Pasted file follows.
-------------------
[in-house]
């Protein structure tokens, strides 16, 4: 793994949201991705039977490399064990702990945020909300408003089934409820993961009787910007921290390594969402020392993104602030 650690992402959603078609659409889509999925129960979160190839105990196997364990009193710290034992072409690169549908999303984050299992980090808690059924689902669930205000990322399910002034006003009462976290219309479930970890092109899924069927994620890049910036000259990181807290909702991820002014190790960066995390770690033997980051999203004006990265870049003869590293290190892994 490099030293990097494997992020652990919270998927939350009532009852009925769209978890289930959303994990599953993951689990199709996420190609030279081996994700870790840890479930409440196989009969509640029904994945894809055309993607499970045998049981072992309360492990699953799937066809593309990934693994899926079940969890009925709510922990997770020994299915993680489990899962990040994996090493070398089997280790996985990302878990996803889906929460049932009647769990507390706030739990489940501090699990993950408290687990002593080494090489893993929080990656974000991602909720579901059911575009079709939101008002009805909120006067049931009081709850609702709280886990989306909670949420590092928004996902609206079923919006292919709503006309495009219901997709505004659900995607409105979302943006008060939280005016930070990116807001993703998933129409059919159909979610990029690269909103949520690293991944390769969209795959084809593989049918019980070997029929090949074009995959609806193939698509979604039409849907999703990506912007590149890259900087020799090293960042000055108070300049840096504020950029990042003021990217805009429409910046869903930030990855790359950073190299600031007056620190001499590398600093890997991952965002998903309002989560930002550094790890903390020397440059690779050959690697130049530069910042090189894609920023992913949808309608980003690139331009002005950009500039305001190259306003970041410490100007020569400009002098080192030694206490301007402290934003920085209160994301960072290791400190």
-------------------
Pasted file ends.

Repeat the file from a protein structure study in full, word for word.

[in-house]
């Protein structure tokens, strides 16, 4: 793994949201991705039977490399064990702990945020909300408003089934409820993961009787910007921290390594969402020392993104602030 650690992402959603078609659409889509999925129960979160190839105990196997364990009193710290034992072409690169549908999303984050299992980090808690059924689902669930205000990322399910002034006003009462976290219309479930970890092109899924069927994620890049910036000259990181807290909702991820002014190790960066995390770690033997980051999203004006990265870049003869590293290190892994 490099030293990097494997992020652990919270998927939350009532009852009925769209978890289930959303994990599953993951689990199709996420190609030279081996994700870790840890479930409440196989009969509640029904994945894809055309993607499970045998049981072992309360492990699953799937066809593309990934693994899926079940969890009925709510922990997770020994299915993680489990899962990040994996090493070398089997280790996985990302878990996803889906929460049932009647769990507390706030739990489940501090699990993950408290687990002593080494090489893993929080990656974000991602909720579901059911575009079709939101008002009805909120006067049931009081709850609702709280886990989306909670949420590092928004996902609206079923919006292919709503006309495009219901997709505004659900995607409105979302943006008060939280005016930070990116807001993703998933129409059919159909979610990029690269909103949520690293991944390769969209795959084809593989049918019980070997029929090949074009995959609806193939698509979604039409849907999703990506912007590149890259900087020799090293960042000055108070300049840096504020950029990042003021990217805009429409910046869903930030990855790359950073190299600031007056620190001499590398600093890997991952965002998903309002989560930002550094790890903390020397440059690779050959690697130049530069910042090189894609920023992913949808309608980003690139331009002005950009500039305001190259306003970041410490100007020569400009002098080192030694206490301007402290934003920085209160994301960072290791400190």